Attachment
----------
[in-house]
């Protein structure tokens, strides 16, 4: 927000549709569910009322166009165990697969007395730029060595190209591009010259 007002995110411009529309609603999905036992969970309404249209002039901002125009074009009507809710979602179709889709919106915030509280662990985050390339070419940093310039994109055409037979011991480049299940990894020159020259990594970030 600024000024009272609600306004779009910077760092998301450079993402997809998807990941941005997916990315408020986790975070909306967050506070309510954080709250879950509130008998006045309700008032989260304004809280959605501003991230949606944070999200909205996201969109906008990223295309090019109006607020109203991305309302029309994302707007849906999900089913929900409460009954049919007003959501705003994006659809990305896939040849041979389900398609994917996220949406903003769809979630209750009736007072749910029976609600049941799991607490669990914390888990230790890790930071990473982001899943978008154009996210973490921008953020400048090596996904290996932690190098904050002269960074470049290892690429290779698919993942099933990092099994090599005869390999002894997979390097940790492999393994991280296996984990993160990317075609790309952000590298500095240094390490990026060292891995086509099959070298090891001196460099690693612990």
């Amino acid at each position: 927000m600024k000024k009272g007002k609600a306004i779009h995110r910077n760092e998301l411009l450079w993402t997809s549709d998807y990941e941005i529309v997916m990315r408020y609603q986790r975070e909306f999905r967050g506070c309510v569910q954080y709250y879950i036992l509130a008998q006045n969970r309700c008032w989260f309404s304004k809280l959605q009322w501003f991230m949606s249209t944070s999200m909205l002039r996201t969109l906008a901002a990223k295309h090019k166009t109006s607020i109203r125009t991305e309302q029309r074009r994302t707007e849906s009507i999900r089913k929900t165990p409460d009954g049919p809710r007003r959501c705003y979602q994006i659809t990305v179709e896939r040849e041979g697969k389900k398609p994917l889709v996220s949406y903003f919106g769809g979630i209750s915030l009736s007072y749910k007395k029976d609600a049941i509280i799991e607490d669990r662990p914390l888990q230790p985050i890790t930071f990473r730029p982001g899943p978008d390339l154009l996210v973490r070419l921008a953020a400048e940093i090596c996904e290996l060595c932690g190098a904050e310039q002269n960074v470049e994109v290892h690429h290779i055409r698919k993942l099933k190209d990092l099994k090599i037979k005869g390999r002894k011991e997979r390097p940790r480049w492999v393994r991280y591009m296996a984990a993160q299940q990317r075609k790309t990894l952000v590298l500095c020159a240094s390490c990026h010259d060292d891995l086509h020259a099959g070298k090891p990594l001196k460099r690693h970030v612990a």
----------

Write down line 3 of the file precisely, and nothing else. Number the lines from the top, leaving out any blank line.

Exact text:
């Amino acid at each position: 927000m600024k000024k009272g007002k609600a306004i779009h995110r910077n760092e998301l411009l450079w993402t997809s549709d998807y990941e941005i529309v997916m990315r408020y609603q986790r975070e909306f999905r967050g506070c309510v569910q954080y709250y879950i036992l509130a008998q006045n969970r309700c008032w989260f309404s304004k809280l959605q009322w501003f991230m949606s249209t944070s999200m909205l002039r996201t969109l906008a901002a990223k295309h090019k166009t109006s607020i109203r125009t991305e309302q029309r074009r994302t707007e849906s009507i999900r089913k929900t165990p409460d009954g049919p809710r007003r959501c705003y979602q994006i659809t990305v179709e896939r040849e041979g697969k389900k398609p994917l889709v996220s949406y903003f919106g769809g979630i209750s915030l009736s007072y749910k007395k029976d609600a049941i509280i799991e607490d669990r662990p914390l888990q230790p985050i890790t930071f990473r730029p982001g899943p978008d390339l154009l996210v973490r070419l921008a953020a400048e940093i090596c996904e290996l060595c932690g190098a904050e310039q002269n960074v470049e994109v290892h690429h290779i055409r698919k993942l099933k190209d990092l099994k090599i037979k005869g390999r002894k011991e997979r390097p940790r480049w492999v393994r991280y591009m296996a984990a993160q299940q990317r075609k790309t990894l952000v590298l500095c020159a240094s390490c990026h010259d060292d891995l086509h020259a099959g070298k090891p990594l001196k460099r690693h970030v612990a």